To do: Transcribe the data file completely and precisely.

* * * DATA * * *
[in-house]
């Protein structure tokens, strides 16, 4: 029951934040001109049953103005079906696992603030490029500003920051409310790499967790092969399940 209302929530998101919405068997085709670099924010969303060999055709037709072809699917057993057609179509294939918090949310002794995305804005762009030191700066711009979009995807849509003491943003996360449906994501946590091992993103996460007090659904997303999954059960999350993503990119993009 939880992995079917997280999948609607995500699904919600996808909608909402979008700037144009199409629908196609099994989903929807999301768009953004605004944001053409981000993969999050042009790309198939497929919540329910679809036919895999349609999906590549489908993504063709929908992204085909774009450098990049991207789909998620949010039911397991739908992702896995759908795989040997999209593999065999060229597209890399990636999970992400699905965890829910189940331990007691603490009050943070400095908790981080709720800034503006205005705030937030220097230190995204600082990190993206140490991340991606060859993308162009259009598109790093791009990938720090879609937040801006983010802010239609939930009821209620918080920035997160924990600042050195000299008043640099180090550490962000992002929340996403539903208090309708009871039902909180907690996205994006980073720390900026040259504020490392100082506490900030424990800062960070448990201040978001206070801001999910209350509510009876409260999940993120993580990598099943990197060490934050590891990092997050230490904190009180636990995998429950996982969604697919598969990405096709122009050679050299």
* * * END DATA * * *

[in-house]
């Protein structure tokens, strides 16, 4: 029951934040001109049953103005079906696992603030490029500003920051409310790499967790092969399940 209302929530998101919405068997085709670099924010969303060999055709037709072809699917057993057609179509294939918090949310002794995305804005762009030191700066711009979009995807849509003491943003996360449906994501946590091992993103996460007090659904997303999954059960999350993503990119993009 939880992995079917997280999948609607995500699904919600996808909608909402979008700037144009199409629908196609099994989903929807999301768009953004605004944001053409981000993969999050042009790309198939497929919540329910679809036919895999349609999906590549489908993504063709929908992204085909774009450098990049991207789909998620949010039911397991739908992702896995759908795989040997999209593999065999060229597209890399990636999970992400699905965890829910189940331990007691603490009050943070400095908790981080709720800034503006205005705030937030220097230190995204600082990190993206140490991340991606060859993308162009259009598109790093791009990938720090879609937040801006983010802010239609939930009821209620918080920035997160924990600042050195000299008043640099180090550490962000992002929340996403539903208090309708009871039902909180907690996205994006980073720390900026040259504020490392100082506490900030424990800062960070448990201040978001206070801001999910209350509510009876409260999940993120993580990598099943990197060490934050590891990092997050230490904190009180636990995998429950996982969604697919598969990405096709122009050679050299």